Reliability in medical devices

Reliability in medical devices

Reliability in medical devices

When we are dealing with medical devices, we expect them to be reliable. But what is reliability in these devices?

Reliability is not trust

When we say we trust a device, we acknowledge that it does what it is supposed to do, e.g., a thermometer that states a temperature, not air pressure. Another level of trust is that the temperature that is displayed is the actual temperature as measured and processed by the device, i.e., 37° C in a healthy human. We trust the thermometer to be a reliable device.

Reliability is not quality

Quality is front and center in the world of medical devices. When bringing a device to market, your Quality Management System (QMS) is the heart of your operation to ensure that the device is safe and that it does what it needs to do. We can rely on the device thanks to the strictly controlled processes and the control our QMS provides.

Reliability is not safety

Any device you use should be safe, and that holds especially for medical devices as they are highly regulated. Safety, for both end users, medical practitioners, manufacturers, and maintenance teams is guaranteed by strict guidelines from governments and industries alike. A medical device on the market will usually be very safe, but that has hardly anything to do with its reliability.

Reliability is not regulation

In the strictly regulated market of medical devices, the bar for releasing a device lies high. Both the US and the EU have their own set of legislation and rules and regulations, and on top of that, the industry itself requires you to adhere to its own set of standards, including ISO 13485. This ensures that your processes are transparent and controllable, and that your device complies with what both authorities, medical practitioners and patients can rely on the device and its outcomes. In other words, regulation is extremely valuable and leads to more reliable devices.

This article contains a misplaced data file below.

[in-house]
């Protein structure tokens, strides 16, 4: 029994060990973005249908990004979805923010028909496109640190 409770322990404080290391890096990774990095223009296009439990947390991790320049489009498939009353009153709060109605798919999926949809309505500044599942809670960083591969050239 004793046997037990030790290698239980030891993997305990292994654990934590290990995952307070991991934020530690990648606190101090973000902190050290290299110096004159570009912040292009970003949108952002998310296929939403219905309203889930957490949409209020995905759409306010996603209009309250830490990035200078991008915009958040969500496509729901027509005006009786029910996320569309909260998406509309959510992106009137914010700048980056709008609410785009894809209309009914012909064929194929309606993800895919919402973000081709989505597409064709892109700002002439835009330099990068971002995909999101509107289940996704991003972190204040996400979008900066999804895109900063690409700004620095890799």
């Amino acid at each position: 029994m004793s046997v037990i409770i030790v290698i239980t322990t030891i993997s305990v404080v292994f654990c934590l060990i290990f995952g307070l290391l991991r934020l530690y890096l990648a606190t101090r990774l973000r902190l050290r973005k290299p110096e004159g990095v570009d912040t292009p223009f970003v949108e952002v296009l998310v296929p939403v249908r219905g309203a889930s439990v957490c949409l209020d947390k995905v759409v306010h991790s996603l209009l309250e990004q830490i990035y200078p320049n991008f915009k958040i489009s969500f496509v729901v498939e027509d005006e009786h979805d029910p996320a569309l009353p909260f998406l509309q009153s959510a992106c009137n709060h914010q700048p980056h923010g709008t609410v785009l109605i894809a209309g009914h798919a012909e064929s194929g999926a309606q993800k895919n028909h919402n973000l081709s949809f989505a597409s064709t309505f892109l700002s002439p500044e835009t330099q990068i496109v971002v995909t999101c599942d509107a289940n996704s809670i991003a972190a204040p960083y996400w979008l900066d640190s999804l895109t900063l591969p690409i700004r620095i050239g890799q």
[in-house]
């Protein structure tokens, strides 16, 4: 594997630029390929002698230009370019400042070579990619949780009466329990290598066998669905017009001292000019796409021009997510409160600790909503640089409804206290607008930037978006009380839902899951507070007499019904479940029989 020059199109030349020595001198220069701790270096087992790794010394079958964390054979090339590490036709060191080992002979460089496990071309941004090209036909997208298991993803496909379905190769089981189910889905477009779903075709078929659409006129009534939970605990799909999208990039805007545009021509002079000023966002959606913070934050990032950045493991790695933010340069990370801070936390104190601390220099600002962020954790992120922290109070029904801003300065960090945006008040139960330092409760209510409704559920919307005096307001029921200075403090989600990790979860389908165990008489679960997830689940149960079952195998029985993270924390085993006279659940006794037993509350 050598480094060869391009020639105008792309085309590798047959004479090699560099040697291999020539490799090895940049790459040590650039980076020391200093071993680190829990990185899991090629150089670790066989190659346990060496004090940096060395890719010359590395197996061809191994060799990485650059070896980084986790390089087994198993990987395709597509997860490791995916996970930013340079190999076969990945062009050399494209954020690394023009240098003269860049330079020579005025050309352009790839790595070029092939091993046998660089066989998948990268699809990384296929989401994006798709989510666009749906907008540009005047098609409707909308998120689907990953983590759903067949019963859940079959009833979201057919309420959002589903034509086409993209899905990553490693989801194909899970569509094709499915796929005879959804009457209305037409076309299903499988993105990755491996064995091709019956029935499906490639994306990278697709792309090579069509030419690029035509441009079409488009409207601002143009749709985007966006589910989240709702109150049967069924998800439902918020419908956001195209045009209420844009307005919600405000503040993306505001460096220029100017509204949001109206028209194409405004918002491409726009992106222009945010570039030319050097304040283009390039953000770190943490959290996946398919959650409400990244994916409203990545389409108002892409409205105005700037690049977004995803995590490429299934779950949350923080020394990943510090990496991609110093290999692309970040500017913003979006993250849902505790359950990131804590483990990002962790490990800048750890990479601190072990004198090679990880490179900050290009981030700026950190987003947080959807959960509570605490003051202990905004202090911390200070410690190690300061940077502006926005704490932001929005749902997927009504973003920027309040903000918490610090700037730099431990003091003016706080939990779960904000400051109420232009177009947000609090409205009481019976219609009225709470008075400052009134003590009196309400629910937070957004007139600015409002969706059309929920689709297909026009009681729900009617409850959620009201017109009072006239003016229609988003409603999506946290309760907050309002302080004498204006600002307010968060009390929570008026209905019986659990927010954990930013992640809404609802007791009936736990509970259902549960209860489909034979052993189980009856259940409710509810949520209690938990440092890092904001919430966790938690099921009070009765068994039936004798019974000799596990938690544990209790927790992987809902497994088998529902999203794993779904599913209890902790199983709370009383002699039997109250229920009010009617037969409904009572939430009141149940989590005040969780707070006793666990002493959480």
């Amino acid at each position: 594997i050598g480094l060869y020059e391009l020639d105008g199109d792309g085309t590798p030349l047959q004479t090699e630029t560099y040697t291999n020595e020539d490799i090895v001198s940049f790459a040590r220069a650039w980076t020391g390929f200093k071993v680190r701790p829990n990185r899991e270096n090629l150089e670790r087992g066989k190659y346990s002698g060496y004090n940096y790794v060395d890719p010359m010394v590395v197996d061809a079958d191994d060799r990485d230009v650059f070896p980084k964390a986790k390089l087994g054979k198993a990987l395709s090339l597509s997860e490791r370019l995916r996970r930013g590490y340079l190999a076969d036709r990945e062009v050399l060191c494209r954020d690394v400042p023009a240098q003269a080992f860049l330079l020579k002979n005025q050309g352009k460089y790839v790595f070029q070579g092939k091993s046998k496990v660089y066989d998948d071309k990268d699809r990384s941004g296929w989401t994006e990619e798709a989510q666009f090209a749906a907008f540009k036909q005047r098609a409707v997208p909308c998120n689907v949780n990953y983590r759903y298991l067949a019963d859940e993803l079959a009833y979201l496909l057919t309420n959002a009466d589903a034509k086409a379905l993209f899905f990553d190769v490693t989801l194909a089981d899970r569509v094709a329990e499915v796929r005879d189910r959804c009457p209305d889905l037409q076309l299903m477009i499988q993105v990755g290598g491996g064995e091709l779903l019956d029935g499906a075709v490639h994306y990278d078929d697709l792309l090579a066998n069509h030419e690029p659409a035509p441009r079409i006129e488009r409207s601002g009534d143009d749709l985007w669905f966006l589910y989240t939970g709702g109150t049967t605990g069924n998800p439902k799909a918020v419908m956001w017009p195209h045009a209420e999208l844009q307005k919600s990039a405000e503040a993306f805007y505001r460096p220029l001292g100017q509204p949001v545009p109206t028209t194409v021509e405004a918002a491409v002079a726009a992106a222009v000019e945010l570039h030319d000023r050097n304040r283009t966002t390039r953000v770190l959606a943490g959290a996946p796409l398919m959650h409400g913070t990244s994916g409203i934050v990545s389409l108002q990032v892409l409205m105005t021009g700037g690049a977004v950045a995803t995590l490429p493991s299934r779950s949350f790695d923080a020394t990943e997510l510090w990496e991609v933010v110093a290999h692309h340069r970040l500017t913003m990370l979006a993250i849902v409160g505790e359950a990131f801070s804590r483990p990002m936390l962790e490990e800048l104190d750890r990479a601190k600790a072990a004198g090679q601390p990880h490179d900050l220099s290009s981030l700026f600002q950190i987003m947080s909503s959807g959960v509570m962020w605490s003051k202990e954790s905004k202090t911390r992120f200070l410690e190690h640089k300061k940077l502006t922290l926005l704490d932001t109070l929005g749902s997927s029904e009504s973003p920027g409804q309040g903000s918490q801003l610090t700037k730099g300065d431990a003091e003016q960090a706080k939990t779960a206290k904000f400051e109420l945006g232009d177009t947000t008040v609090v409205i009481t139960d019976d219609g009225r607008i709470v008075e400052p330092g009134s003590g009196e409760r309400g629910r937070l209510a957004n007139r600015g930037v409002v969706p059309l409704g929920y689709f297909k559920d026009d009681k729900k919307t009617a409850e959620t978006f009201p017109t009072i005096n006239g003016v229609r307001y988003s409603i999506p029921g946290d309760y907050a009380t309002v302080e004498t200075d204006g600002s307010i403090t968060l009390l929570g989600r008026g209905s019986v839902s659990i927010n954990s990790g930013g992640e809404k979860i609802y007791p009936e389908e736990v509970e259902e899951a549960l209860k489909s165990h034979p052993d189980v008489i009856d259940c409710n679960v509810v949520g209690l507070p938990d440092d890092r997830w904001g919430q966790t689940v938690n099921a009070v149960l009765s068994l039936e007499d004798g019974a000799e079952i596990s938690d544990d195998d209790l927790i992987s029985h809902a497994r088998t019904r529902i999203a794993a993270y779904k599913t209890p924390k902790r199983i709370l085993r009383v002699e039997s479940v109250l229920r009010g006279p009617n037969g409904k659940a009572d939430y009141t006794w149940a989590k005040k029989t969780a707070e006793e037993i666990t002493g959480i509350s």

Reliability is not risk

Risk is defined as chance multiplied by result. If your thermometer can kill you, its risk is too high to be acceptable, even if it only occurs once In a billion times. Throughout the process of bringing your device to market, your QMS and Risk Management Process will keep you alert and ensure you minimize the risks your device can do to you or anyone else. Risk management is one of the most important processes in making medical devices, and it surely contributes to making reliable medical devices.

Types of reliability

There are, of course, multiple types of reliability where medical devices are concerned. Let us start with a definition:

Reliability is the probability, at a desired confidence level, that a device will perform a        function, without failure, under stated conditions, for a specified period of time.

This definition talks about four requirements:

      • The device performs a required function.

      • The device performs without failure.

      • The device performs under stated conditions.

      • The device operates for a specified period of time.


    In other words, a reliable device does what it is supposed to do, does that uninterruptedly when it is in the proper circumstances, and keeps doing that for as long as the manufacturer has stated.

    So that is a reliable medical device. All the other metrics are important in establishing a reliable medical device, but they are different metrics, different dimensions, than reliability.

    This piece was inspired by the book ‘Reliable Design of Medical Devices’ by Richard C. Fries